Physician Practice Roundup—Sister embezzles $570K from medical practice and more news

justice scales and gavel
A Colorado woman who worked as office manager at her sister's medical practice stole over $500,000. (Getty/BrianAJackson)

Sister embezzles $570K from medical practice

An Aspen, Colorado, woman who stole more than $570,000 from her sister’s medical practice was sentenced to serve 90 days in jail.

A judge sentenced Shannon Nagle to 90 days in a county jail, 48 days of community service and six years of probation. She was also ordered to pay restitution, although the judge said there is no likelihood that will happen.

Nagle, who worked as office manager and bookkeeper for the All Valley Women’s Care medical practice where her sister Mindy Nagle, M.D., was co-owner, pleaded guilty last month to felony theft. She used the practice’s credit cards to pay for plastic surgery, airline flights, hotel stays, jewelry and other items. (Aspen Daily News article)

AMA calls on regulators to block CVS-Aetna merger

The American Medical Association has come out against the planned merger between CVS Health and Aetna, warning that the deal could hurt patients by reducing competition. 

AMA President Barbara McAneny, M.D., said at a hearing before the California Department of Insurance that regulators should block the deal, as it could lead to anticompetitive effects in Medicare Part D, health insurance, pharmacy benefit management, retail pharmacy and specialty pharmacy.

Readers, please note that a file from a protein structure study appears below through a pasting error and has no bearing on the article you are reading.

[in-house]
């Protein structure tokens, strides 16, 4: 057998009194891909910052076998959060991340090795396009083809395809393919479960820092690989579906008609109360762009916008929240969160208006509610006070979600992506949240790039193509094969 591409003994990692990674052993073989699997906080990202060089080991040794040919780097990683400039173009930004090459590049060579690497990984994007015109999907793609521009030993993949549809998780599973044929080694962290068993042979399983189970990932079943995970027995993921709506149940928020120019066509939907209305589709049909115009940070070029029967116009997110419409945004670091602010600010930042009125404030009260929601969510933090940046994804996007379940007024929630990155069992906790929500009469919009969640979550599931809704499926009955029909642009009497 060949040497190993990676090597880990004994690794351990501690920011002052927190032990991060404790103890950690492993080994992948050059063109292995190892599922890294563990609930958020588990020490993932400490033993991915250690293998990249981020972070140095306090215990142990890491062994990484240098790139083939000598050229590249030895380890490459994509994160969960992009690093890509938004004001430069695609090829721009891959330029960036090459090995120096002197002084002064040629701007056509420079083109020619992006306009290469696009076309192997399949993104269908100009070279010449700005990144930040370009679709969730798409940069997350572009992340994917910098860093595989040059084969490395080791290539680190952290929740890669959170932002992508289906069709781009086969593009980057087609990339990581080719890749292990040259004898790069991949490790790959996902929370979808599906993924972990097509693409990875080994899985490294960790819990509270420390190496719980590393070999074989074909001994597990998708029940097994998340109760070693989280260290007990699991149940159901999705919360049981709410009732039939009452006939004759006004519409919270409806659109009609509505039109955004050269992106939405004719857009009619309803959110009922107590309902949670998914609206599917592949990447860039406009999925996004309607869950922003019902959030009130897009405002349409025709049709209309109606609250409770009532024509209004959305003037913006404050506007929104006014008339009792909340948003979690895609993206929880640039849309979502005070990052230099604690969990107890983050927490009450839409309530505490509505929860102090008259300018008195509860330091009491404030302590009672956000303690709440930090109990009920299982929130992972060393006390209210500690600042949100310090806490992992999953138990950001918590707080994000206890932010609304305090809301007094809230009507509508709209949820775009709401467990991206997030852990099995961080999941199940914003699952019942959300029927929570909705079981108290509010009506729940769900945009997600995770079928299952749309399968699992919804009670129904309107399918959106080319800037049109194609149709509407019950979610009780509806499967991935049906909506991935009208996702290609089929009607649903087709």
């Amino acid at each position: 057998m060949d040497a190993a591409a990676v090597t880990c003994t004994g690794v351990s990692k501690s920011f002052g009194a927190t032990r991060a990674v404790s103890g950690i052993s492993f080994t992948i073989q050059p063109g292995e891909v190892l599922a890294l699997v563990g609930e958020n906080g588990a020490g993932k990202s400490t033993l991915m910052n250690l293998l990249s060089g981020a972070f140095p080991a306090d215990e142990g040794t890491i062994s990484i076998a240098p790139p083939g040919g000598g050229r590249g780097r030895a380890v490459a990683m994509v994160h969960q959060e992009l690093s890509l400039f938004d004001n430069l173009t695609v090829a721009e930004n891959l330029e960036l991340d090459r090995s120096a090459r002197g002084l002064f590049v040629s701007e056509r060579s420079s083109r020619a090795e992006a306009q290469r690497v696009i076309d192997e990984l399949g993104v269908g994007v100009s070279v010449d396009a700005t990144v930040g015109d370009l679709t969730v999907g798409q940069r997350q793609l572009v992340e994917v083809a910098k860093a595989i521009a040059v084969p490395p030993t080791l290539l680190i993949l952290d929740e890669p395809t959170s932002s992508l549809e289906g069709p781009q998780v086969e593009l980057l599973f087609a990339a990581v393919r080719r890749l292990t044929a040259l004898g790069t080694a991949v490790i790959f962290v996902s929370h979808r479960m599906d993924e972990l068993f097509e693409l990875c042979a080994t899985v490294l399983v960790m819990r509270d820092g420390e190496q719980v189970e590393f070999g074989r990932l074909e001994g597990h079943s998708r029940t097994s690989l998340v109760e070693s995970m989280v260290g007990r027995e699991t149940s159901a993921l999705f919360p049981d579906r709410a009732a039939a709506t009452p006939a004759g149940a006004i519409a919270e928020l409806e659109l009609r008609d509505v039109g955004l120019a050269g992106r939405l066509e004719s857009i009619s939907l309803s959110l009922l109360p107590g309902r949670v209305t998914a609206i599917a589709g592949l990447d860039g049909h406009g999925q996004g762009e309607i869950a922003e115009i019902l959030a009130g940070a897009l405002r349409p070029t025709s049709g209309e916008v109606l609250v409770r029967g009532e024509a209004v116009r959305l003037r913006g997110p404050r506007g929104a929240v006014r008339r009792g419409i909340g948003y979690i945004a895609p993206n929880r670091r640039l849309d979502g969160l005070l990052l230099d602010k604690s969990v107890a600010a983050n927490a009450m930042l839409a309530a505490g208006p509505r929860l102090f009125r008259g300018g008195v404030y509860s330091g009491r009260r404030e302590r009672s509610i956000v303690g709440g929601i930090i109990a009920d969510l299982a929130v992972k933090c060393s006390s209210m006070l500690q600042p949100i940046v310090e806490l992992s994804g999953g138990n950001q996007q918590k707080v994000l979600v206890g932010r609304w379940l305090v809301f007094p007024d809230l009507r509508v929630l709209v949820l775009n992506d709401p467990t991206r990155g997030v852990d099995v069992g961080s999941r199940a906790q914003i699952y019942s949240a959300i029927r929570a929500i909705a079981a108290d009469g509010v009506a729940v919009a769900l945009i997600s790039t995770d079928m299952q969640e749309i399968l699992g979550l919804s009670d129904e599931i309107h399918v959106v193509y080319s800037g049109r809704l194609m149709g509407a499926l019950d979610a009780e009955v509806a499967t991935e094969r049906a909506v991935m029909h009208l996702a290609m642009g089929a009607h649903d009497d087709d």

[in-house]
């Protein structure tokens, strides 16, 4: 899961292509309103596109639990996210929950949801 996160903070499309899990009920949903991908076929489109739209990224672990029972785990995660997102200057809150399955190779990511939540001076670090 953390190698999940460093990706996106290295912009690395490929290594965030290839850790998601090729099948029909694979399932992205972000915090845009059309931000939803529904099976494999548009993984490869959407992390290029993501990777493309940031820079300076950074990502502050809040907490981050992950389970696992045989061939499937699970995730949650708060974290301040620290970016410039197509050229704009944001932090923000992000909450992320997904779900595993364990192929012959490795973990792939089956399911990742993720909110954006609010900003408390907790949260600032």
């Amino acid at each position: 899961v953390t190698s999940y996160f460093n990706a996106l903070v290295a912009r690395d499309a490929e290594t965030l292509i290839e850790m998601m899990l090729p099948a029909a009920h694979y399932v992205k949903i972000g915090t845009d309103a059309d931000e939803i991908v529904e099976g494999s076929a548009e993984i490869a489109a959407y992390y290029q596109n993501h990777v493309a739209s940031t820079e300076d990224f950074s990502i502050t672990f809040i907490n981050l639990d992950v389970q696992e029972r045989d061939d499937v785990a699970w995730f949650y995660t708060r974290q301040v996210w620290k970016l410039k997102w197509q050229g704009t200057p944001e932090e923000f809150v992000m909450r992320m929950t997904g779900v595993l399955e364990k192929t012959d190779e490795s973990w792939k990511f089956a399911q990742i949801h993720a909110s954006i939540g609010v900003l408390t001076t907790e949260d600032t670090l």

"After very careful consideration over the past months, the AMA has come to the conclusion that this merger would likely substantially lessen competition in many health markets, to the detriment of patients," McAneny said. "The AMA is now convinced that the proposed CVS-Aetna merger should be blocked." (Fierce Healthcare)

What the Amazon, JPMorgan Chase, Berkshire Hathaway venture's CEO pick says about their plans—and the industry

Atul Gawande, M.D., famously explored how hospitals might run better if they copied some of The Cheesecake Factory's tricks.

The New York Times bestselling author wrote a manifesto on checklists, pondered the expensive healthcare costs of a border town in Texas and examined how Americans might finally get better at dying.

So there were plenty of reasons for speculation on Wednesday after Gawande, a general and endocrine surgeon at Brigham and Women's Hospital in Boston, was announced as the CEO of the high-profile healthcare venture started by Amazon, JPMorgan Chase and Berkshire Hathaway.

Namely, chatter in healthcare circles centered around what big ideas the well-known surgeon might actually bring to healthcare once he has the chance. (Fierce Healthcare)

Survey finds 45% of diabetes patients go without care due to cost

A survey finds that almost half of diabetes patients say they have gone without care at times because they could not afford it.

With insulin prices spiking, the survey of 5,000 patients by UpWell Health found 45% of diabetics said they have gone without treatment because of cost and 43% said they paid up to $1,000 out-of-pocket in the past year for treating diabetes complications.

At its annual meeting last week, the American Medical Association urged the Federal Trade Commission and the Justice Department to monitor insulin pricing and market competition to protect patients. “It is shocking and unconscionable that our patients struggle to secure a basic medicine like insulin. The federal government needs to step in and help make sure patients aren’t being exploited with exorbitant costs,” said AMA board member William A. McDade, M.D., in a statement. (UpWell Health survey, AMA statement)